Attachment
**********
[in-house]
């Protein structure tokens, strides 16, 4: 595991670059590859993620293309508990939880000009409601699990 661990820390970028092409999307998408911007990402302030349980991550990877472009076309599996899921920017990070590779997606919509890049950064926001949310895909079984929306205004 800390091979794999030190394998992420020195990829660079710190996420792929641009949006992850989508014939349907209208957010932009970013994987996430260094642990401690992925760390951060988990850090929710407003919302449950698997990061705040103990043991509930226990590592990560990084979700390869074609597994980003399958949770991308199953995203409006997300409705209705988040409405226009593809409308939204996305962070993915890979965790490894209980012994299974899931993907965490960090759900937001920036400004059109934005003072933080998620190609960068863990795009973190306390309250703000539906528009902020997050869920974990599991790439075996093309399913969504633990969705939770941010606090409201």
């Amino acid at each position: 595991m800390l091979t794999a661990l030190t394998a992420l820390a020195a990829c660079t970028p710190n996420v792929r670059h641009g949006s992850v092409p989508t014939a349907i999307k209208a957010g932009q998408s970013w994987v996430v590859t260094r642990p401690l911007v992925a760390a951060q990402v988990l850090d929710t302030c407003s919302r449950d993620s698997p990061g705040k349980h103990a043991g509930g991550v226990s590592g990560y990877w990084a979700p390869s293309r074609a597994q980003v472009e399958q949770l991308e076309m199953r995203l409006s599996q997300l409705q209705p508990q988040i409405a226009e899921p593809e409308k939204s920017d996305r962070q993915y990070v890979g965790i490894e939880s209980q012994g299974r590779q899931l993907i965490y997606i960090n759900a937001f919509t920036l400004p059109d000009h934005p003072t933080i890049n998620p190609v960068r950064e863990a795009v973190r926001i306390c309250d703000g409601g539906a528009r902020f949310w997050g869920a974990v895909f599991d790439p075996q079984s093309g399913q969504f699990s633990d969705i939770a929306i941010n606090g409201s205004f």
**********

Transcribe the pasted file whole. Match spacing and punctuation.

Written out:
[in-house]
């Protein structure tokens, strides 16, 4: 595991670059590859993620293309508990939880000009409601699990 661990820390970028092409999307998408911007990402302030349980991550990877472009076309599996899921920017990070590779997606919509890049950064926001949310895909079984929306205004 800390091979794999030190394998992420020195990829660079710190996420792929641009949006992850989508014939349907209208957010932009970013994987996430260094642990401690992925760390951060988990850090929710407003919302449950698997990061705040103990043991509930226990590592990560990084979700390869074609597994980003399958949770991308199953995203409006997300409705209705988040409405226009593809409308939204996305962070993915890979965790490894209980012994299974899931993907965490960090759900937001920036400004059109934005003072933080998620190609960068863990795009973190306390309250703000539906528009902020997050869920974990599991790439075996093309399913969504633990969705939770941010606090409201």
């Amino acid at each position: 595991m800390l091979t794999a661990l030190t394998a992420l820390a020195a990829c660079t970028p710190n996420v792929r670059h641009g949006s992850v092409p989508t014939a349907i999307k209208a957010g932009q998408s970013w994987v996430v590859t260094r642990p401690l911007v992925a760390a951060q990402v988990l850090d929710t302030c407003s919302r449950d993620s698997p990061g705040k349980h103990a043991g509930g991550v226990s590592g990560y990877w990084a979700p390869s293309r074609a597994q980003v472009e399958q949770l991308e076309m199953r995203l409006s599996q997300l409705q209705p508990q988040i409405a226009e899921p593809e409308k939204s920017d996305r962070q993915y990070v890979g965790i490894e939880s209980q012994g299974r590779q899931l993907i965490y997606i960090n759900a937001f919509t920036l400004p059109d000009h934005p003072t933080i890049n998620p190609v960068r950064e863990a795009v973190r926001i306390c309250d703000g409601g539906a528009r902020f949310w997050g869920a974990v895909f599991d790439p075996q079984s093309g399913q969504f699990s633990d969705i939770a929306i941010n606090g409201s205004f």